• Rose Smith

YouTube and Advertising for Kids

Little Kid and Toy

Photo Source: Max Pixel

Between the internet, television, and simply walking on the street, we are constantly being advertised to. Plenty of normal content even has sponsored content baked into it, such as sponsorships or product placements in movies. According to Red Crow Marketing, the average consumer sees between 4,000 and 10,000 advertisements per day. As adults, we can better understand how to filter advertisements and process them, but younger kids do not have the same kinds of tools to be able to do the same thing. Recently, YouTube and one of its users have come under fire for how it has been handling advertising to children.

In the United States, there are a couple ways the FTC (Federal Trade Commission) tries to safeguard against unfairly manipulative advertising, including towards young children. This comes from the fact that younger children, especially preschoolers, have a harder time differentiating between sponsored content and the sincere part of the entertainment. If kids are being advertised to without them being able to make proper decisions, the advertising comes off as deceptive.

While lawmakers and other groups are currently trying to update the laws regarding children’s advertising in this new internet landscape, the FTC does have COPPA, or the Children’s Online Privacy Protection Act of 1998. The law prohibits a site from knowingly collecting information on kids under 13 or incentivizing kids to give up more information than necessary for a given activity (such as having a kid put in a parent’s phone number just to play a game online). Sites also have to disclose all the information that they will be collecting from kids and how they will be using it.

Youtube has been under fire for not adhering to the FTC’s regulations. This past year, Youtube was fined a record-breaking $170 million dollars for violating COPPA (The Verge). This was because kids would often receive advertisements catered to them before videos, implying that Youtube was unlawfully collecting information on them. While Youtube claims in its terms of service that the site is not intended for service for kids under 13, plenty of the largest channels on the site are toy unboxing videos and nursery rhymes which are definitely geared towards kids. In response, Youtube has barred directed advertising for any channels that cater specifically to kids, which will cut ad revenues for kid channels and incentivize them towards getting more sponsorships.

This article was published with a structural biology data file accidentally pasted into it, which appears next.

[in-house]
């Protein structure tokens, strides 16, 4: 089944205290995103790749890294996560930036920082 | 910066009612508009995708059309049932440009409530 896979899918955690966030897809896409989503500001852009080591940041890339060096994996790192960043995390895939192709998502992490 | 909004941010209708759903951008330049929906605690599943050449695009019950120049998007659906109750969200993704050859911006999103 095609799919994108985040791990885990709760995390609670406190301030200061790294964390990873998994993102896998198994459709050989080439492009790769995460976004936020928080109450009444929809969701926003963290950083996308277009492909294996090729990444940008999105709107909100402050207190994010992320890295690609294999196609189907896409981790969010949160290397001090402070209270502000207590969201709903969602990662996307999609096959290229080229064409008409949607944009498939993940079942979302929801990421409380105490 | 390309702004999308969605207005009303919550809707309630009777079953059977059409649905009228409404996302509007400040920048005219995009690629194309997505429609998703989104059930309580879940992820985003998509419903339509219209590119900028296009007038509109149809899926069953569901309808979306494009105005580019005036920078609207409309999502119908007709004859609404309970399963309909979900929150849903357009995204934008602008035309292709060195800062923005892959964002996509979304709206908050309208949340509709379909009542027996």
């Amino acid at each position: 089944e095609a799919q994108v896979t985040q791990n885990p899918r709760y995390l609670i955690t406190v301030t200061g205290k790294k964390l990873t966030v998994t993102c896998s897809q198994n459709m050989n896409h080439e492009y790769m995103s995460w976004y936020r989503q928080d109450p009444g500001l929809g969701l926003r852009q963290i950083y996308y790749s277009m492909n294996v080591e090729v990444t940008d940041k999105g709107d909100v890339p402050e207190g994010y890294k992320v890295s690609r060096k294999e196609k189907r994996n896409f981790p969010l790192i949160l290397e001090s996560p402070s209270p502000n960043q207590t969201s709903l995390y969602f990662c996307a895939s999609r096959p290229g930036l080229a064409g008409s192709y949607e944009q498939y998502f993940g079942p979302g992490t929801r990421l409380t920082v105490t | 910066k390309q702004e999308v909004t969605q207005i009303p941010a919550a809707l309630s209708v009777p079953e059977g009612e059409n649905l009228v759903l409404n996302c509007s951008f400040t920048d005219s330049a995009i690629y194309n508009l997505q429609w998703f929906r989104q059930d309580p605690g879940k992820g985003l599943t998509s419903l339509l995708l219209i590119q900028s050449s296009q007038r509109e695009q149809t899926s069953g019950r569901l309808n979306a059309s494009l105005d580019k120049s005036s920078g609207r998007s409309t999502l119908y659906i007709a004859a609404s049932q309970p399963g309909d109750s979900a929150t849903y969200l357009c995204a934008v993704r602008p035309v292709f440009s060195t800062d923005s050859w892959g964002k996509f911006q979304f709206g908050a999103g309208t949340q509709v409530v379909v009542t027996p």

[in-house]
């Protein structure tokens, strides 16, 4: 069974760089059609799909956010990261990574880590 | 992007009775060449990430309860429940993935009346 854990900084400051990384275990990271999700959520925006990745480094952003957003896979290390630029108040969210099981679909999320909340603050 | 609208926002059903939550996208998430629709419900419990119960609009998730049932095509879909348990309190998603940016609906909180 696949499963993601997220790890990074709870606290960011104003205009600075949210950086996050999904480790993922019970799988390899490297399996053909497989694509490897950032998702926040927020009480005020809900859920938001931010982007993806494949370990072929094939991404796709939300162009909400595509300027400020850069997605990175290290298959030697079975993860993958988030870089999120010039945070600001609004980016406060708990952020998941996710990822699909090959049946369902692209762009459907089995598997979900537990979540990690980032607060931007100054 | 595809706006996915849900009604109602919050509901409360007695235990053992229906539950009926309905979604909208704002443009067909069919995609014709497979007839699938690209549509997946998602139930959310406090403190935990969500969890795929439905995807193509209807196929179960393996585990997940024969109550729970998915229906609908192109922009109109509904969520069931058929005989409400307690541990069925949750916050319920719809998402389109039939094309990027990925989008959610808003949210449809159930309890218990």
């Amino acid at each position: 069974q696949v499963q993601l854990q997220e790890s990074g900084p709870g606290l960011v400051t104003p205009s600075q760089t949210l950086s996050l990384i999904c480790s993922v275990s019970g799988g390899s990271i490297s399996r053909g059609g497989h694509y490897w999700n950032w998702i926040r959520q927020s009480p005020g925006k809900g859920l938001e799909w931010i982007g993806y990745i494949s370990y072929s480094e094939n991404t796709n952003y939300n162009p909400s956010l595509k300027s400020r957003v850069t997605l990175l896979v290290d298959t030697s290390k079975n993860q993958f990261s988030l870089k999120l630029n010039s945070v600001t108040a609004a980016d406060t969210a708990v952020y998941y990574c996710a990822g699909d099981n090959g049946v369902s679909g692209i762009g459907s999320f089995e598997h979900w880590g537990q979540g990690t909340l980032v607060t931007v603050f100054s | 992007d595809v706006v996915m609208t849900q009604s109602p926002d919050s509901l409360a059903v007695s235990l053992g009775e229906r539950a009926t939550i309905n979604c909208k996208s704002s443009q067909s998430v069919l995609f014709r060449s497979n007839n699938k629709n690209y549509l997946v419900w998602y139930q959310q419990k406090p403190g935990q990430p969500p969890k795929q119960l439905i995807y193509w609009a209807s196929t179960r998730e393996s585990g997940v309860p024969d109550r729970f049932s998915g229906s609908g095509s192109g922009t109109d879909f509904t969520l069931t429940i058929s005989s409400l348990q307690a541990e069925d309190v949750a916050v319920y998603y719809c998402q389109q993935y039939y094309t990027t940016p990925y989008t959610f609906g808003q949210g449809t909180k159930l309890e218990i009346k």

This past week, popular kid-geared YouTube channel Ryan ToysReview was reported to the FTC for the channel’s use of sponsorships. Even though the sponsorships were properly identified, according to the watchdog group Truth in Advertising, a preschooler would not have been able to differentiate the paid sponsorship from the actual content (The Verge). The watchdog group claims that the channel profits off of “deceptive native advertising” by taking advantage of its audience’s lack of discernment between advertisement and entertainment and including paid sponsorships in their videos. According to the watchdog group, some of the sponsorships are not properly identified, and those sponsorships that are properly identified through a small voice-over or text on the screen are not sufficient for young children (an adult would properly understand, but would a young kid?).

This newest complaint to the FTC is a signal of the growing discomfort with paid sponsorships being baked into content that is being marketed towards young children. To be clear, these advocacy groups are not trying to keep every content creator from using their platform to promote their products or services. The current issue that the FTC and other advocacy groups are trying to tackle is how to deal with sponsorships directed at young children, since they have a harder time differentiating between advertisements and normal content, creating a potential moral grey area. It does stand to question, however, what advertising can be truly ideal for small children, especially if they can't differentiate ads at all. As we explore the growing pull of kid-geared YouTube channel, we will may see a lot of changes on both the Youtube platform and from a law perspective with the FTC. We’re already seeing YouTube make changes after being fined by the FTC, but it still remains to be seen how the FTC and Youtube resolve this current issue. Hopefully, both sides will be able to come to a conclusion that is fair to content creators but protects young children from being taken advantage of by advertising they can’t spot.

Rose Smith is the blog editor of Twenty-two Twenty-eight. When she isn’t writing about the world around her, she is often found listening to music, watching movies, and going on walks with her dogs.

You can find her on Instagram here and on Twitter here.